South Carolina child custody restraining orders I really hate

Posted Saturday, August 26th, 2017 by Gregory Forman
Filed under Child Custody, Contempt/Enforcement of Orders, Jurisprudence, Of Interest to Family Court Litigants, Of Interest to Family Law Attorneys, South Carolina Specific

By the same process that causes attorneys’ boilerplate to grow over time–they borrow “good” ideas from other attorneys but never weed out redundant or obsolete clauses–the list of restraining orders that family court judges impose on parents continues to grow.

Since many local family court judges treat violations of these restraining orders as criminal contempt–and send parents to jail as a sanction–this becomes even more problematic. The fear of living under such well intentioned but poorly devised restraining orders is not the primary reason I remain married to my baby mama–it does, however, provide strong incentive. I’d be violating these orders routinely.

A recent custody case provides numerous examples of such ill conceived restraints:

Both parties shall refrain from exposing each minor child to any immoral, unlawful, or otherwise inappropriate conduct, circumstances, or places.

If the judge who issued this order knows what it intends, I applaud him. Shielding a child from “immoral” or “unlawful” “conduct,” likely limits that child to watching movies or television shows, or reading books, aimed at toddlers. The Bible, a favorite book of South Carolina Family Court judges, is filled with immoral and inappropriate conduct. That God is often smiting folks for such conduct, or Jesus preaching against such conduct, would not obviate the violation contained by this restraint.

Further, many families have members who engage in immoral or inappropriate conduct. Is that child to be shielded from his or her extended family? Unless one is willing to risk jail, I assume the answer is yes.

Finally, is is the court’s intention to hold parents in contempt for driving over the speed limit or doing California Stops with the children in their vehicle?  If this is the case, private investigation has tremendous growth potential within our state.

Neither party shall expose each minor child to violent conduct.

Again the Bible–filled with violent conduct. Practically any non G-rated movie contains some violent conduct. The Star Wars movies, favorites of the grade school crowd, feature numerous instances of mass genocide. I don’t believe family court judges intend to incarcerate parents for allowing their children to read the Bible–however they need to draft better restraining orders.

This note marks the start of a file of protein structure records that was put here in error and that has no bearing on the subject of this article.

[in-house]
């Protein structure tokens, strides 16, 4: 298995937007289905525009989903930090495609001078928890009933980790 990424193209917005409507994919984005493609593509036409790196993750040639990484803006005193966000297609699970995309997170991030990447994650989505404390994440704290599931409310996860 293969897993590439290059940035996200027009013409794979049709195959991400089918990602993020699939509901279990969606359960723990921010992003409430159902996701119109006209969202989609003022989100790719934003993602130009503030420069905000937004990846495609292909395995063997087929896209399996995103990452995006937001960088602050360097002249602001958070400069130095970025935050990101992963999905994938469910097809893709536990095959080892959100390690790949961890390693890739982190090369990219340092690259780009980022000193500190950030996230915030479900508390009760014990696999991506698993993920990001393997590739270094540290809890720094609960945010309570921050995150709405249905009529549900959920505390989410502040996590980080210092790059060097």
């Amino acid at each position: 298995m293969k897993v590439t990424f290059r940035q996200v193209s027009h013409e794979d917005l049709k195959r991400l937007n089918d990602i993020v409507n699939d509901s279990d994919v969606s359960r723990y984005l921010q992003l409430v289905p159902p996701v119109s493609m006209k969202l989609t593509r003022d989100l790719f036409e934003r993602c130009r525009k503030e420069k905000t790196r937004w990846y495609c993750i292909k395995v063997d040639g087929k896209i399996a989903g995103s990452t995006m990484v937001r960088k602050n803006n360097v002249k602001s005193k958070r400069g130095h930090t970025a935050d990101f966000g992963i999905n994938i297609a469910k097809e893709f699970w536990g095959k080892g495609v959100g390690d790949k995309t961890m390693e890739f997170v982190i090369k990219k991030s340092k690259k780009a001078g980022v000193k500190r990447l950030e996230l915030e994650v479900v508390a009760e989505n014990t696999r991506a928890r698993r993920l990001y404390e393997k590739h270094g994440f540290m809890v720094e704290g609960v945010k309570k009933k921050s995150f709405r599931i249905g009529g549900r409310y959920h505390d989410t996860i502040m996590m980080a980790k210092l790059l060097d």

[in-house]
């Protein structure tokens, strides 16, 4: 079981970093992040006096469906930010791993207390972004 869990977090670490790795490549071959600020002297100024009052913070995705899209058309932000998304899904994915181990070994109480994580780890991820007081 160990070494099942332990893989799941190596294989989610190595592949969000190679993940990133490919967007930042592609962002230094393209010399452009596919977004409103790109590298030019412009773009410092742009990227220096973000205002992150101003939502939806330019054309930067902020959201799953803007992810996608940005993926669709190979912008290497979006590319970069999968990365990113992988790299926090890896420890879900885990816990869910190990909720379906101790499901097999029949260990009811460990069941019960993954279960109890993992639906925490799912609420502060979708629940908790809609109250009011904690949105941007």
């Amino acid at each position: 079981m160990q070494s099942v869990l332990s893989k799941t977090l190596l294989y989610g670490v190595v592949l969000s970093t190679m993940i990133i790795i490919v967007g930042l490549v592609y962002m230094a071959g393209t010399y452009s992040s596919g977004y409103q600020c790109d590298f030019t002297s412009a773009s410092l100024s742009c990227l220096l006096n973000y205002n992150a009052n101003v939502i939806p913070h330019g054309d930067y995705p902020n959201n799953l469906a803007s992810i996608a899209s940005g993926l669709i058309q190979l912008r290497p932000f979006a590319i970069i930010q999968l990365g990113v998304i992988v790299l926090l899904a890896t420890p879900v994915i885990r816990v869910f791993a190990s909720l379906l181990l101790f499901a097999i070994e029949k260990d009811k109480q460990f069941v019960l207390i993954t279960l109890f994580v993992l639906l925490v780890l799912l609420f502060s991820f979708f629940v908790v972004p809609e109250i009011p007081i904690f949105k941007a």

Neither party shall expose the minor children or allow the minor children to be exposed to sexually explicit conduct, language, television, videos, movies, book, or other material of any kind or allow the minor children access to such material through unsupervised use of computers, smart phones, or other technology that may become commonly used in the future.

You can now go to jail if your daughter listens to Beyonce.

All parties are retrained against allowing the child/children to see or be exposed to age inappropriate movies, computer access or websites, games or other such material or forms of entertainment and shall take all reasonable precautions against the same. In no case shall the children be exposed to any X-rated or pornographic material or R-rated movies.

There are currently 66 family court judges–including retired but active judges–in South Carolina. Any of those 66 could eventually be deciding what is “age inappropriate.” Given that South Carolina is a conservative state, I assume most of these judges decry the “nanny state.” Those same judges will be your child’s nanny.

Age inappropriate media can be a lovely bonding experience with one’s children. I know many young boys who relish playing violent video games with their fathers, often to their mother’s disapproval. Parents are entitled to have differing views on a child’s exposure to media.